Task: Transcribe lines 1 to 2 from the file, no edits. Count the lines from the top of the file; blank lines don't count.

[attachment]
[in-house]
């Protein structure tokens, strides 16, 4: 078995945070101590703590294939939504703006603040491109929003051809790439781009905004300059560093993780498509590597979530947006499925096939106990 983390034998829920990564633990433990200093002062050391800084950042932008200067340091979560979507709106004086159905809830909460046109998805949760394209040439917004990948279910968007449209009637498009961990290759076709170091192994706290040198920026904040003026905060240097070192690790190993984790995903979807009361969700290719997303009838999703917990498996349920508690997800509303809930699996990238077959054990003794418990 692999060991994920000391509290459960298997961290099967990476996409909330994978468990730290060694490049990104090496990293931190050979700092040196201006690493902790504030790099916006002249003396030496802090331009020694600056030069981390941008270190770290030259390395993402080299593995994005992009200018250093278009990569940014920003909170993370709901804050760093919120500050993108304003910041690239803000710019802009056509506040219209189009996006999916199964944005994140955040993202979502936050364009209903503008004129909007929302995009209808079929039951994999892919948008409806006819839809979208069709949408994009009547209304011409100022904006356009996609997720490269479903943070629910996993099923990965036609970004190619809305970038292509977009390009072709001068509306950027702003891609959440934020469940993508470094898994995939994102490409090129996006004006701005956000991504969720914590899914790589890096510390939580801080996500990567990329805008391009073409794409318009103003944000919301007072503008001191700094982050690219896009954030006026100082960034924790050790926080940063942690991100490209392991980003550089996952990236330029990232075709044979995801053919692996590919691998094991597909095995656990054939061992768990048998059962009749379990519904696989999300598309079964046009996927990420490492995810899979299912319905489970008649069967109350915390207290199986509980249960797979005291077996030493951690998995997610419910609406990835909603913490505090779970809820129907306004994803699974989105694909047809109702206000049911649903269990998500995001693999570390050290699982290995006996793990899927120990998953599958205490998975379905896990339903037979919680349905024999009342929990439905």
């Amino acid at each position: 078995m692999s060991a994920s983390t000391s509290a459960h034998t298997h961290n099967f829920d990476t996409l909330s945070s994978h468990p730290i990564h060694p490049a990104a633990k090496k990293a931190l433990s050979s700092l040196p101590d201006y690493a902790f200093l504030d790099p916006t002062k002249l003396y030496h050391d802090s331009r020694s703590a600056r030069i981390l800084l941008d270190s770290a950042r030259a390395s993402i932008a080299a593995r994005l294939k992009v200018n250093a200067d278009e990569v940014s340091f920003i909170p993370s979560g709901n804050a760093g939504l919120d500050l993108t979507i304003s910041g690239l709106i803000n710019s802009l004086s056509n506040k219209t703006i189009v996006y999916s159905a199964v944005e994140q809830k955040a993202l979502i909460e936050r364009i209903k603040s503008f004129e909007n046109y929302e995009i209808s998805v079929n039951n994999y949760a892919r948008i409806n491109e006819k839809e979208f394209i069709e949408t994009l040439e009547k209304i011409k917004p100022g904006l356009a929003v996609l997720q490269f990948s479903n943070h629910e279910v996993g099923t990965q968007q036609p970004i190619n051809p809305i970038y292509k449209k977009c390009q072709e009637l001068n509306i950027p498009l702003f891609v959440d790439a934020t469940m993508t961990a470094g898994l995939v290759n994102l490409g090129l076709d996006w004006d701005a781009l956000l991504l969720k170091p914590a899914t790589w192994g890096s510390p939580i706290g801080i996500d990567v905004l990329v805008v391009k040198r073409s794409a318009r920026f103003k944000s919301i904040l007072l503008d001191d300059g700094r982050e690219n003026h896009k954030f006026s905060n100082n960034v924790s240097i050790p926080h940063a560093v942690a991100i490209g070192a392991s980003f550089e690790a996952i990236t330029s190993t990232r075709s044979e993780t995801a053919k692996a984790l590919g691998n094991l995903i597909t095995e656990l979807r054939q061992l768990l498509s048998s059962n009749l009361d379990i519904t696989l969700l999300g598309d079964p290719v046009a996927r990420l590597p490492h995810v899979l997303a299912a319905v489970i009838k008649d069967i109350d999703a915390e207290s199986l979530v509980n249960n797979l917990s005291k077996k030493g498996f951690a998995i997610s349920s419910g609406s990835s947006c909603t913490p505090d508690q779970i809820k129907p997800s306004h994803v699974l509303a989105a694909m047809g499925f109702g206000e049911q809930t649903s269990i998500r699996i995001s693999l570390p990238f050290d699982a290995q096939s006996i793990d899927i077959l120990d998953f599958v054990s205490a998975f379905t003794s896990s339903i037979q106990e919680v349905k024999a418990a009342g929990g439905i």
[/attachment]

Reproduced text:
[in-house]
């Protein structure tokens, strides 16, 4: 078995945070101590703590294939939504703006603040491109929003051809790439781009905004300059560093993780498509590597979530947006499925096939106990 983390034998829920990564633990433990200093002062050391800084950042932008200067340091979560979507709106004086159905809830909460046109998805949760394209040439917004990948279910968007449209009637498009961990290759076709170091192994706290040198920026904040003026905060240097070192690790190993984790995903979807009361969700290719997303009838999703917990498996349920508690997800509303809930699996990238077959054990003794418990 692999060991994920000391509290459960298997961290099967990476996409909330994978468990730290060694490049990104090496990293931190050979700092040196201006690493902790504030790099916006002249003396030496802090331009020694600056030069981390941008270190770290030259390395993402080299593995994005992009200018250093278009990569940014920003909170993370709901804050760093919120500050993108304003910041690239803000710019802009056509506040219209189009996006999916199964944005994140955040993202979502936050364009209903503008004129909007929302995009209808079929039951994999892919948008409806006819839809979208069709949408994009009547209304011409100022904006356009996609997720490269479903943070629910996993099923990965036609970004190619809305970038292509977009390009072709001068509306950027702003891609959440934020469940993508470094898994995939994102490409090129996006004006701005956000991504969720914590899914790589890096510390939580801080996500990567990329805008391009073409794409318009103003944000919301007072503008001191700094982050690219896009954030006026100082960034924790050790926080940063942690991100490209392991980003550089996952990236330029990232075709044979995801053919692996590919691998094991597909095995656990054939061992768990048998059962009749379990519904696989999300598309079964046009996927990420490492995810899979299912319905489970008649069967109350915390207290199986509980249960797979005291077996030493951690998995997610419910609406990835909603913490505090779970809820129907306004994803699974989105694909047809109702206000049911649903269990998500995001693999570390050290699982290995006996793990899927120990998953599958205490998975379905896990339903037979919680349905024999009342929990439905």